SAN DIEGO (AP) — The hordes of zombies, legions of Stormtroopers, leagues of superheroes and crews of Starfleet officers have already begun crawling, marching, flying and beaming into San Diego for that other big convention this week: Comic-Con International.
The pop-culture celebration kicked off Wednesday evening with the festival's preview night, where con-goers with four-day passes have first crack at the collectables, free swag and photo opportunities on the San Diego Convention Center floor.
New York City resident and toy store employee Mike Williams, 49, came solely for the collectibles. Armed with eight massive shopping bags packed to the brim with all kinds of toys, from G.I. Joe to Transformers to Star Wars exclusives less than an hour after the doors opened, Williams said he simply "doesn't have time for the panels."
Others gathered on the packed convention floor to gaze at the impressive installations. While there won't be any major "Star Wars" panels this year, the brand took up a huge amount of space on the floor with a Jedi Temple containing looks at costumes from the upcoming anthology film "Rogue One: A Star Wars Story," alongside merchandise such as Princess Leia socks, BB-8 lamps, and Captain Phasma leggings.
Not to be upstaged, Warner Bros. and DC Comics rolled out the fashions, too, with looks at some of the metallic "Wonder Woman" costumes and the neon duds of "Suicide Squad."
It wasn't just the new being celebrated, though. Marvel Comics debuted a 13-foot bronze statue of Captain America on the convention floor in celebration of the superhero's 75th anniversary. Elsewhere in the Gaslamp District, Wonder Woman was getting a 75th tribute of her own with the reveal of her "invisible" jet.
Outside the sprawling bayside venue, the premiere of "Star Trek Beyond" was held Wednesday night at the Embarcadero Marina Park. The sci-fi sequel's U.S. debut marks the first-ever outdoor Imax screening.
Comic-Con is expected to draw more than 160,000 fans for high-energy sessions featuring casts and crews from such films and TV shows as "Game of Thrones," ''Star Trek," ''Suicide Squad," ''South Park," ''Teen Wolf," ''Aliens" and "The Walking Dead."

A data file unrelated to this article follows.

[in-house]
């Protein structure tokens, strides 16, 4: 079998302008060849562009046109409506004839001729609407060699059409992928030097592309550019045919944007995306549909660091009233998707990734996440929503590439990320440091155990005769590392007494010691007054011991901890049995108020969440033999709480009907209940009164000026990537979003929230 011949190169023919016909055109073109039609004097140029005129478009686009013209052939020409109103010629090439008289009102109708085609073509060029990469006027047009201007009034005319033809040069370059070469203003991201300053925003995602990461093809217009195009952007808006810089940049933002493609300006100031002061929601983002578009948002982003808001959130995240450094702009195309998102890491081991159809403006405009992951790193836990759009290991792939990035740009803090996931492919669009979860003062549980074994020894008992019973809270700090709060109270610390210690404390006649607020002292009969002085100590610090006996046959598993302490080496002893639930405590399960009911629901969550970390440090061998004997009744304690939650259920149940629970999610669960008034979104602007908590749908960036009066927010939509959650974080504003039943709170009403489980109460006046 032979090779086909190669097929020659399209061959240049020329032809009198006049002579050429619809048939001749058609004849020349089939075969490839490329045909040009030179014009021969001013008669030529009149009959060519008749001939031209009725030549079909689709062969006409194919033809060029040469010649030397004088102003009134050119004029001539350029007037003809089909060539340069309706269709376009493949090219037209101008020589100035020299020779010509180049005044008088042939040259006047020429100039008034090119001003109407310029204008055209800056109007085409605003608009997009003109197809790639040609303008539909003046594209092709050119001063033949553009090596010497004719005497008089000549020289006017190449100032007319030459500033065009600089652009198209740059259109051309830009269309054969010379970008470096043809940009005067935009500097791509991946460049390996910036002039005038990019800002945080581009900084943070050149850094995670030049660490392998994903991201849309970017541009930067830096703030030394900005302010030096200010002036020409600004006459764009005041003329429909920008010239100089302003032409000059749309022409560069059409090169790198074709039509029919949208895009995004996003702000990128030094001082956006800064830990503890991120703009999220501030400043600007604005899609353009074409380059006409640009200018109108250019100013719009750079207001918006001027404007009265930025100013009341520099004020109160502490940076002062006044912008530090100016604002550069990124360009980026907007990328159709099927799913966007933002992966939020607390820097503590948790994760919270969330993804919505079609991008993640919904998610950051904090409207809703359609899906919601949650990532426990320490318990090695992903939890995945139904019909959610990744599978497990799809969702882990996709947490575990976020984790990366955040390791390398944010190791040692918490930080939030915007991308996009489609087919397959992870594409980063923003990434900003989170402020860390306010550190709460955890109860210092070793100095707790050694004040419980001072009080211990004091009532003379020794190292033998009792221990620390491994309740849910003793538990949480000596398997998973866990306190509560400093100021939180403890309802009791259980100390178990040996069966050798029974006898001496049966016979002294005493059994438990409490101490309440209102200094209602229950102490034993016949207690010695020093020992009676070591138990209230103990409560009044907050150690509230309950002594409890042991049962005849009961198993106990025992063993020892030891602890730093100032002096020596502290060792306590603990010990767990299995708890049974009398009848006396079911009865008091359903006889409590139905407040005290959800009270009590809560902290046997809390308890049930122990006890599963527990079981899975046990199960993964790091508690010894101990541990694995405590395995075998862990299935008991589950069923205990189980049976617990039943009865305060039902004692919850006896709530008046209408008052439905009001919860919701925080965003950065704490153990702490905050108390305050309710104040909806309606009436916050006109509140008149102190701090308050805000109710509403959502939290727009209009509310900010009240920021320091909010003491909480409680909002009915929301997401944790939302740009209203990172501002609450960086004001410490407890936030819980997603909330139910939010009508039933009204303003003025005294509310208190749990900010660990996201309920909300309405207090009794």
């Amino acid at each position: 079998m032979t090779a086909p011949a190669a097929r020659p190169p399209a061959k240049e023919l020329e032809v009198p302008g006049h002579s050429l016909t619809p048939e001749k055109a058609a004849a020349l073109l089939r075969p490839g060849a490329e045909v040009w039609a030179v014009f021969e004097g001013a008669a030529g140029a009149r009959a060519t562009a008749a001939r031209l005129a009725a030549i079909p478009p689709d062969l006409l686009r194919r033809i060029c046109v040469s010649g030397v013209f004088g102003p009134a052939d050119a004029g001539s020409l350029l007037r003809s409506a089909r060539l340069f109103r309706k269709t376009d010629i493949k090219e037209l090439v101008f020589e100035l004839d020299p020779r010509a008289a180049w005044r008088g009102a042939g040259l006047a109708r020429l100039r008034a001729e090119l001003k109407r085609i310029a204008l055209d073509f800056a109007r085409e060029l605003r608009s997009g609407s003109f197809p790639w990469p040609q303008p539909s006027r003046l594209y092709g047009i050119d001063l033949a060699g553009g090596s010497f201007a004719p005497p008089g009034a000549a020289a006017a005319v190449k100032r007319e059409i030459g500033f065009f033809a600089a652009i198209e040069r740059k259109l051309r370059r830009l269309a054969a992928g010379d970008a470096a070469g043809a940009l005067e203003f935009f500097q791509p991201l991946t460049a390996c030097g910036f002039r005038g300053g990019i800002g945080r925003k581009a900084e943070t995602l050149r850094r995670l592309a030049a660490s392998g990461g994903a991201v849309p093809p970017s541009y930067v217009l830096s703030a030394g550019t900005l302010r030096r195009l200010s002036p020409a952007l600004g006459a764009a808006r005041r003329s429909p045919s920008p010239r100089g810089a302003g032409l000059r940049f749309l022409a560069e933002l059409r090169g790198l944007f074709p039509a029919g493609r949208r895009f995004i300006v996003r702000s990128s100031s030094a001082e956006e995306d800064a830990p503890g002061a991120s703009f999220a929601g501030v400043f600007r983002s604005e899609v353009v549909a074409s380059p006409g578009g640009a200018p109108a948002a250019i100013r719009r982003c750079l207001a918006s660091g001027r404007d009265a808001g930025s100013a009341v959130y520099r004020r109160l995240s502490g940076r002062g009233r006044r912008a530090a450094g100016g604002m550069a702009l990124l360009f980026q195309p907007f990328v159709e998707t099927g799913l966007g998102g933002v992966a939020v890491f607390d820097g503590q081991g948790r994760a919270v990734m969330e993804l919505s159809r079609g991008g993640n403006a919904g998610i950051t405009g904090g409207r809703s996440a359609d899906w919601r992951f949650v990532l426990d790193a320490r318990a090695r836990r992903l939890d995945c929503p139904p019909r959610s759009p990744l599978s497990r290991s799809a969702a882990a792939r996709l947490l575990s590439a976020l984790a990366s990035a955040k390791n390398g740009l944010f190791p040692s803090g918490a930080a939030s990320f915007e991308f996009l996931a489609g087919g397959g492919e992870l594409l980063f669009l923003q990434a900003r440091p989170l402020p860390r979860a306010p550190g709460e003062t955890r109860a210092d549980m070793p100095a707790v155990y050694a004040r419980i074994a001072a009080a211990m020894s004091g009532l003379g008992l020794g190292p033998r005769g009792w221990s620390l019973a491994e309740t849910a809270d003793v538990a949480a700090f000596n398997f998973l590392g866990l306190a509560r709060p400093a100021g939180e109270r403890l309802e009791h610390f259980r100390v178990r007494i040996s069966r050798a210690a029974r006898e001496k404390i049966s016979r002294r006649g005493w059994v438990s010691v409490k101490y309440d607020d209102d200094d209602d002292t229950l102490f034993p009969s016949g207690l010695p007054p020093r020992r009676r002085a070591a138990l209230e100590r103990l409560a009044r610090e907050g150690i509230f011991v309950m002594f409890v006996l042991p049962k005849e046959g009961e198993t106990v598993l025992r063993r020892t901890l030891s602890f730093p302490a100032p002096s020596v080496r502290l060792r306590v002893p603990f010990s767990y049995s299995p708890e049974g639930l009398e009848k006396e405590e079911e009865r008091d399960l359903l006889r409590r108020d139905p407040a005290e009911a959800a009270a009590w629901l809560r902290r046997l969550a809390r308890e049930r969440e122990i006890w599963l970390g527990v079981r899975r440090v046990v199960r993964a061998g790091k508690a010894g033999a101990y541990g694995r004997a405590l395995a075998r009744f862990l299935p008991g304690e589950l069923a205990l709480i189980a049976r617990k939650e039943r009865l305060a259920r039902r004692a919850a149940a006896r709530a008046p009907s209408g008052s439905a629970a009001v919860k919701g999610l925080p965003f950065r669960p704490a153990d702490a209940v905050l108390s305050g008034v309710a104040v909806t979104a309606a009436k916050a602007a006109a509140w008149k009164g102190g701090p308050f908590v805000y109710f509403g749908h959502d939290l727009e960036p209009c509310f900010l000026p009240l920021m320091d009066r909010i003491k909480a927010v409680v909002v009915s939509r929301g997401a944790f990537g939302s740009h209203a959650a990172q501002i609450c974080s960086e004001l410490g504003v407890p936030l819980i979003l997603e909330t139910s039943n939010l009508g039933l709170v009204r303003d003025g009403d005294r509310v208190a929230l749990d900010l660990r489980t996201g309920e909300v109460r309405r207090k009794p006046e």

"I think the most important thing is for all of us to be there and acknowledge the fans' support and passion," said "Aliens" and "The Walking Dead" producer Gale Anne Hurd. "Obviously, we'll have a ("Walking Dead") promo and will premiere it in San Diego, but it's that connection to the fans that Comic-Con is really all about."
On the convention floor, fans lined up to interact and pose with "Walking Dead" zombies in gorgeously constructed sets, such as a broken fuselage.
As the event goes into full swing Thursday morning, attendees will likely be treated to some never-before-seen surprises, as well as exclusive glimpses at such upcoming entertainment entries as "Wonder Woman," ''Guardians of the Galaxy Vol. 2," ''Valerian and the City of a Thousand Planets," ''Riverdale" and a new "Star Trek" show.
Marie McLendon, 28, who traveled from Houston for her second Comic-Con said she was particularly excited to see what Warner Bros. had in store. "Batman v Superman: Dawn of Justice" wasn't as good as she had hoped, putting her in line with the majority of critics and audiences, but she has faith in their upcoming films like "Justice League," ''The Flash," and, of course "Wonder Woman."
"DC definitely needs a bigger presence on screen," she said.
But standing in line for a "Legends of the Hidden Temple" virtual reality experience with her cousin from Boston, McLendon was living for the moment. She welcomed the long lines as an opportunity to catch up with her cousin and relished in the nostalgia of it all.
"Seeing stuff like this really brings back things from my childhood," she said. "It makes me feel like a kid again."
Follow AP Entertainment Writer Derrik J. Lang on Twitter at http://www.twitter.com/derrikjlang .